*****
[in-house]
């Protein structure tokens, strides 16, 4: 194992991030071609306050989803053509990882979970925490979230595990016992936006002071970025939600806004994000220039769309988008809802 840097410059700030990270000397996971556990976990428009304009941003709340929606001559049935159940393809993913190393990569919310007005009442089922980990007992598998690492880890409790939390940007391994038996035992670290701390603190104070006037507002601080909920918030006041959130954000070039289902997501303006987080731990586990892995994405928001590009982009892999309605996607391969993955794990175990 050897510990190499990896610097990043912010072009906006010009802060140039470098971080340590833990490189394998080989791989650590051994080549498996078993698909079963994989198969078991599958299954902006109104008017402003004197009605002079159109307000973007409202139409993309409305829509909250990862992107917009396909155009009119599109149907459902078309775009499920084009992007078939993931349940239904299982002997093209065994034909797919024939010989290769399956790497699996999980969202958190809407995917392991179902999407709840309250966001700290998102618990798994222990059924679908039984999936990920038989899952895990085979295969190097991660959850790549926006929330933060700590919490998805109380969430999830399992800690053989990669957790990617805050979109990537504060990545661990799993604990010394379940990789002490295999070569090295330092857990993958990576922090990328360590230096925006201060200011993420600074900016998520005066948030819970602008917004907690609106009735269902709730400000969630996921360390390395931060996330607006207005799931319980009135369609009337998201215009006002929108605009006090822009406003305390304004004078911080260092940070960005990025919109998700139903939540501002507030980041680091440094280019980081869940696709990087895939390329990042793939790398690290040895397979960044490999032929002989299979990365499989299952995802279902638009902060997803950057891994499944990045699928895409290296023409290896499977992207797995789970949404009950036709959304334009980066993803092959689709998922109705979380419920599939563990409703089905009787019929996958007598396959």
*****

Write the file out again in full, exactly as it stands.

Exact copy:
[in-house]
């Protein structure tokens, strides 16, 4: 194992991030071609306050989803053509990882979970925490979230595990016992936006002071970025939600806004994000220039769309988008809802 840097410059700030990270000397996971556990976990428009304009941003709340929606001559049935159940393809993913190393990569919310007005009442089922980990007992598998690492880890409790939390940007391994038996035992670290701390603190104070006037507002601080909920918030006041959130954000070039289902997501303006987080731990586990892995994405928001590009982009892999309605996607391969993955794990175990 050897510990190499990896610097990043912010072009906006010009802060140039470098971080340590833990490189394998080989791989650590051994080549498996078993698909079963994989198969078991599958299954902006109104008017402003004197009605002079159109307000973007409202139409993309409305829509909250990862992107917009396909155009009119599109149907459902078309775009499920084009992007078939993931349940239904299982002997093209065994034909797919024939010989290769399956790497699996999980969202958190809407995917392991179902999407709840309250966001700290998102618990798994222990059924679908039984999936990920038989899952895990085979295969190097991660959850790549926006929330933060700590919490998805109380969430999830399992800690053989990669957790990617805050979109990537504060990545661990799993604990010394379940990789002490295999070569090295330092857990993958990576922090990328360590230096925006201060200011993420600074900016998520005066948030819970602008917004907690609106009735269902709730400000969630996921360390390395931060996330607006207005799931319980009135369609009337998201215009006002929108605009006090822009406003305390304004004078911080260092940070960005990025919109998700139903939540501002507030980041680091440094280019980081869940696709990087895939390329990042793939790398690290040895397979960044490999032929002989299979990365499989299952995802279902638009902060997803950057891994499944990045699928895409290296023409290896499977992207797995789970949404009950036709959304334009980066993803092959689709998922109705979380419920599939563990409703089905009787019929996958007598396959």